*Case on lhs: Source projects a parallel beam. Its cross section is fixed. Even after going through the mirror. Thus the power received by the target in the bottom is independent of how far we take it away from the mirror. So I would omit the r-factor.

*Case on rhs: Light spreads out the further it goes away from the light source and/or the mirror. Decreasing power density must be accounted for by the r^-2 term.

So, tracing a path from a parallel source, I would omit the r^-2 term until the path hits a non-specular surface.

I wonder if I have the wrong idea in mind because I don't recall reading anything about propagating a "parallel beam flag".

Statistics: Posted by dawelter — Sat Mar 03, 2018 9:48 am

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Now this looks so much better!

Statistics: Posted by dawelter — Sat Mar 03, 2018 7:51 am

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dawelter wrote:

Will investigate. Hints appreciated

Will investigate. Hints appreciated

Yeah, doesn't look correct. The most likely reason is that the MIS weights corresponding to the different techniques for constructing a path don't sum up to one. This in turn is probably due to incorrect/inconsistent path pdf computation. What has helped me greatly in the past to debug such issues has been to debug one path length at a time.

Here are some more specific tips:

1. Start with an entirely diffuse scene. The pdfs are simpler.

2. Have a unidirectional path tracer that you're sure converges to the right solution.

3. Have a unidirectional light tracer that you're sure converges to the right solution. Compare against the images produced by the path tracer.

4. In the bidirectional path tracer, start by rendering direct illumination only, i.e. paths of length two (segments). There are already three ways to construct each such path. Make sure you compute the correct path pdfs, with solid-angle-to-area conversion factors (Jacobians) etc.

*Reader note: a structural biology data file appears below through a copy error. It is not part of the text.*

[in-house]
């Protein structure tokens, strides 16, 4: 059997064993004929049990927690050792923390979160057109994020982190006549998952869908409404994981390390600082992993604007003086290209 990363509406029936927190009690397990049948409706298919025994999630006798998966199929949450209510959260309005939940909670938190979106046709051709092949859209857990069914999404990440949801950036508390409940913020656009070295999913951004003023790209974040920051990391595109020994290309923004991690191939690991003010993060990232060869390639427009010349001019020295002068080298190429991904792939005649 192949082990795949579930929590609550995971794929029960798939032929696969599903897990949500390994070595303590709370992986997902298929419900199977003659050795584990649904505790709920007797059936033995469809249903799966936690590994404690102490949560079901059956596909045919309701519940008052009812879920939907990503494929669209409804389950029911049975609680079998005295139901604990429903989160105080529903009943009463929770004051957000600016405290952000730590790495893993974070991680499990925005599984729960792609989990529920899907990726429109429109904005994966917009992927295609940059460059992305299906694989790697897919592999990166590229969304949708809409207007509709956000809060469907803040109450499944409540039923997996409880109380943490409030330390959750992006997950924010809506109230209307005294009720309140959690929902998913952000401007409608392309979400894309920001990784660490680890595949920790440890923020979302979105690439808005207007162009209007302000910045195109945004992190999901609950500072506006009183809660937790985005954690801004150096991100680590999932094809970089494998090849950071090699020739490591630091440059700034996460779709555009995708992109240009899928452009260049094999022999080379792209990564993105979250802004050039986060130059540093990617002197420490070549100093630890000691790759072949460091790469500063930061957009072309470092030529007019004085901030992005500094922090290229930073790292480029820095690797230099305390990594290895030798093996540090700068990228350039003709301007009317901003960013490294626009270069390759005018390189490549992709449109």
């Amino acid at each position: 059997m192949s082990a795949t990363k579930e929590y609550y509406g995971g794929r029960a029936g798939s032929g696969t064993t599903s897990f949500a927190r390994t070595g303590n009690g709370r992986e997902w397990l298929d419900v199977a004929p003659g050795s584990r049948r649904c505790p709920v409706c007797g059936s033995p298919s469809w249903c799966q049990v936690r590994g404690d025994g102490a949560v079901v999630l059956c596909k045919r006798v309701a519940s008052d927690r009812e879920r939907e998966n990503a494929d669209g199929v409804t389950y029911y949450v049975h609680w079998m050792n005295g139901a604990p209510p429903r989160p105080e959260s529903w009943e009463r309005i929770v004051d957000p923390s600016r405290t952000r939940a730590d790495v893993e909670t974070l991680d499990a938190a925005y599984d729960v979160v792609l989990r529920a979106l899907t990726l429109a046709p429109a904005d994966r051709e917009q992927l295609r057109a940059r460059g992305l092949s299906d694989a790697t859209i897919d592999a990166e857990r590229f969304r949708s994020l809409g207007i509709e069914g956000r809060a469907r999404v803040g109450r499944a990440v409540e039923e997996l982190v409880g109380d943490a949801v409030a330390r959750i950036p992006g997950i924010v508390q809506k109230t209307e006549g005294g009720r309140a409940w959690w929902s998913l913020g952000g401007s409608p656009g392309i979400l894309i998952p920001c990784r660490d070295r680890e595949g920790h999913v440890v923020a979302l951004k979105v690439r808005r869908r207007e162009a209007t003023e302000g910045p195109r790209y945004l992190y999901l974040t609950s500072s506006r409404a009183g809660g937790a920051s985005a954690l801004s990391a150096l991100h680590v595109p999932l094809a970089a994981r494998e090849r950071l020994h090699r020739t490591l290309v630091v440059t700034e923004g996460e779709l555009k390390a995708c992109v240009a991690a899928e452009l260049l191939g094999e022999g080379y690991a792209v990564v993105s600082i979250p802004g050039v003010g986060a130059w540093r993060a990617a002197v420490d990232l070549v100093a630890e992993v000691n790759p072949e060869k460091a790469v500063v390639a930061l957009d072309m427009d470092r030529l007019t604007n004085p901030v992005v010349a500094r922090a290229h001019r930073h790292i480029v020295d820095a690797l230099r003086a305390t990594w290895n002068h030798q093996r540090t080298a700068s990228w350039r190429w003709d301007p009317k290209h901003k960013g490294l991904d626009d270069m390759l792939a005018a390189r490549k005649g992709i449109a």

5. Only after you're sure the direct illumination converges to the same result as the path tracer and light tracer, move on to debugging one path longer. And one longer, etc.

6. Once you can correctly render a diffuse scene with your bidirectional tracer, add more complex materials.

Hope this helps!

Statistics: Posted by ingenious — Thu Mar 01, 2018 1:48 am

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Meanwhile, I implemented what I want to be mis weighting straight from the defnition p_k^a / sum_i p_i^a ... I also fixed the reflector. It has 10k triangles now and increased tesselation near the focal point. The light source was a point light, now I take very small sphere light, to "smooth" the irregularities of the model. Moved it a slight bit, too. And tada! The reflector focusses the light much much more cleanly.

Unfortunately, it does not converge The noise around the sphere is gone. Which is great. But near the corners - No way this is correct. Also the brightness seems to increase from sweep to sweep as you can see at the line where I interrupted the rendering.

Will investigate. Hints appreciated

That's 512 samples per pixel btw. Took the night to render.

Statistics: Posted by dawelter — Wed Feb 28, 2018 8:43 am

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Statistics: Posted by graphicsMan — Thu Feb 22, 2018 2:55 pm

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High variance at 128 bidirectional random walks per pixel. Paths are weighted by one over the number of techniques that can generate the path. Implementation of MIS pending ...

Statistics: Posted by dawelter — Thu Feb 22, 2018 8:44 am

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I do not agree that this is interesting only for Python developers because it is very easy to embed Python interpreter in C++ application than SIMDy

can also be used from c++.

For example in context of renderers if you embed Python interpreter in C++ you can use SIMDy as very flexible shading language like OSL (Open Shading Language), so user can write scripts that are very very fast.

Statistics: Posted by Tahir007 — Thu Feb 15, 2018 9:37 am